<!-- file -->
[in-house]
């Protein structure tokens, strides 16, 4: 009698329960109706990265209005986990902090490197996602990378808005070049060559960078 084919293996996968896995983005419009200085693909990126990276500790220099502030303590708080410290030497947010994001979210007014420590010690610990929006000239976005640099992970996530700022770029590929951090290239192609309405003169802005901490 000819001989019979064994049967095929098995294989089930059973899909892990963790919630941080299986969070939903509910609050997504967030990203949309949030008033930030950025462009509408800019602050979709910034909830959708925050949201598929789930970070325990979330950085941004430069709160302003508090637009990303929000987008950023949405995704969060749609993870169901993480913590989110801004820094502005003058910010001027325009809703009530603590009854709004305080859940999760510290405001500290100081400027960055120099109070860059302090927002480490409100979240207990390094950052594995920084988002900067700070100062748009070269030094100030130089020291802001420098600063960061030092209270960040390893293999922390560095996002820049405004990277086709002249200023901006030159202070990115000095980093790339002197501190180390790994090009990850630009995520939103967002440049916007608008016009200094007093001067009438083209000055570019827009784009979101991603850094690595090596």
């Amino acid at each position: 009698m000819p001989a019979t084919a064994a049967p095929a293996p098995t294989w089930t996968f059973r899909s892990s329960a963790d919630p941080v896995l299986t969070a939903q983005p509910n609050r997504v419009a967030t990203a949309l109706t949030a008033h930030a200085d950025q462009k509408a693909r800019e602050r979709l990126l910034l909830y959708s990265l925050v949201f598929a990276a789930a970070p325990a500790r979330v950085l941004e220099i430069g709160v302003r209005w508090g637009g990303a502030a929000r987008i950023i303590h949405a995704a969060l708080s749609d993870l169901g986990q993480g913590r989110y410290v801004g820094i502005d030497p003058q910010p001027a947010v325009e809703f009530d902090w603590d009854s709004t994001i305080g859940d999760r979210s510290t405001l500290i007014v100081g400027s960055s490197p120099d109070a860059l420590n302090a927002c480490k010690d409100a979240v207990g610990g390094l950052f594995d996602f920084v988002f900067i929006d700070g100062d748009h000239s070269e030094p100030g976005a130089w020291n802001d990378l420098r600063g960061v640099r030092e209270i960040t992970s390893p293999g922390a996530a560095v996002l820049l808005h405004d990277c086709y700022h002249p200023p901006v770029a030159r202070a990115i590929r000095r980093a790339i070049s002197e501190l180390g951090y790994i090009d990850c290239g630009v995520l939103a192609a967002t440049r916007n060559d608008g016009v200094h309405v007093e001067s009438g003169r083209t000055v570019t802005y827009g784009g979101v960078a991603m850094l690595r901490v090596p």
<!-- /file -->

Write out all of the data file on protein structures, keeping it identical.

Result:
[in-house]
């Protein structure tokens, strides 16, 4: 009698329960109706990265209005986990902090490197996602990378808005070049060559960078 084919293996996968896995983005419009200085693909990126990276500790220099502030303590708080410290030497947010994001979210007014420590010690610990929006000239976005640099992970996530700022770029590929951090290239192609309405003169802005901490 000819001989019979064994049967095929098995294989089930059973899909892990963790919630941080299986969070939903509910609050997504967030990203949309949030008033930030950025462009509408800019602050979709910034909830959708925050949201598929789930970070325990979330950085941004430069709160302003508090637009990303929000987008950023949405995704969060749609993870169901993480913590989110801004820094502005003058910010001027325009809703009530603590009854709004305080859940999760510290405001500290100081400027960055120099109070860059302090927002480490409100979240207990390094950052594995920084988002900067700070100062748009070269030094100030130089020291802001420098600063960061030092209270960040390893293999922390560095996002820049405004990277086709002249200023901006030159202070990115000095980093790339002197501190180390790994090009990850630009995520939103967002440049916007608008016009200094007093001067009438083209000055570019827009784009979101991603850094690595090596």
């Amino acid at each position: 009698m000819p001989a019979t084919a064994a049967p095929a293996p098995t294989w089930t996968f059973r899909s892990s329960a963790d919630p941080v896995l299986t969070a939903q983005p509910n609050r997504v419009a967030t990203a949309l109706t949030a008033h930030a200085d950025q462009k509408a693909r800019e602050r979709l990126l910034l909830y959708s990265l925050v949201f598929a990276a789930a970070p325990a500790r979330v950085l941004e220099i430069g709160v302003r209005w508090g637009g990303a502030a929000r987008i950023i303590h949405a995704a969060l708080s749609d993870l169901g986990q993480g913590r989110y410290v801004g820094i502005d030497p003058q910010p001027a947010v325009e809703f009530d902090w603590d009854s709004t994001i305080g859940d999760r979210s510290t405001l500290i007014v100081g400027s960055s490197p120099d109070a860059l420590n302090a927002c480490k010690d409100a979240v207990g610990g390094l950052f594995d996602f920084v988002f900067i929006d700070g100062d748009h000239s070269e030094p100030g976005a130089w020291n802001d990378l420098r600063g960061v640099r030092e209270i960040t992970s390893p293999g922390a996530a560095v996002l820049l808005h405004d990277c086709y700022h002249p200023p901006v770029a030159r202070a990115i590929r000095r980093a790339i070049s002197e501190l180390g951090y790994i090009d990850c290239g630009v995520l939103a192609a967002t440049r916007n060559d608008g016009v200094h309405v007093e001067s009438g003169r083209t000055v570019t802005y827009g784009g979101v960078a991603m850094l690595r901490v090596p």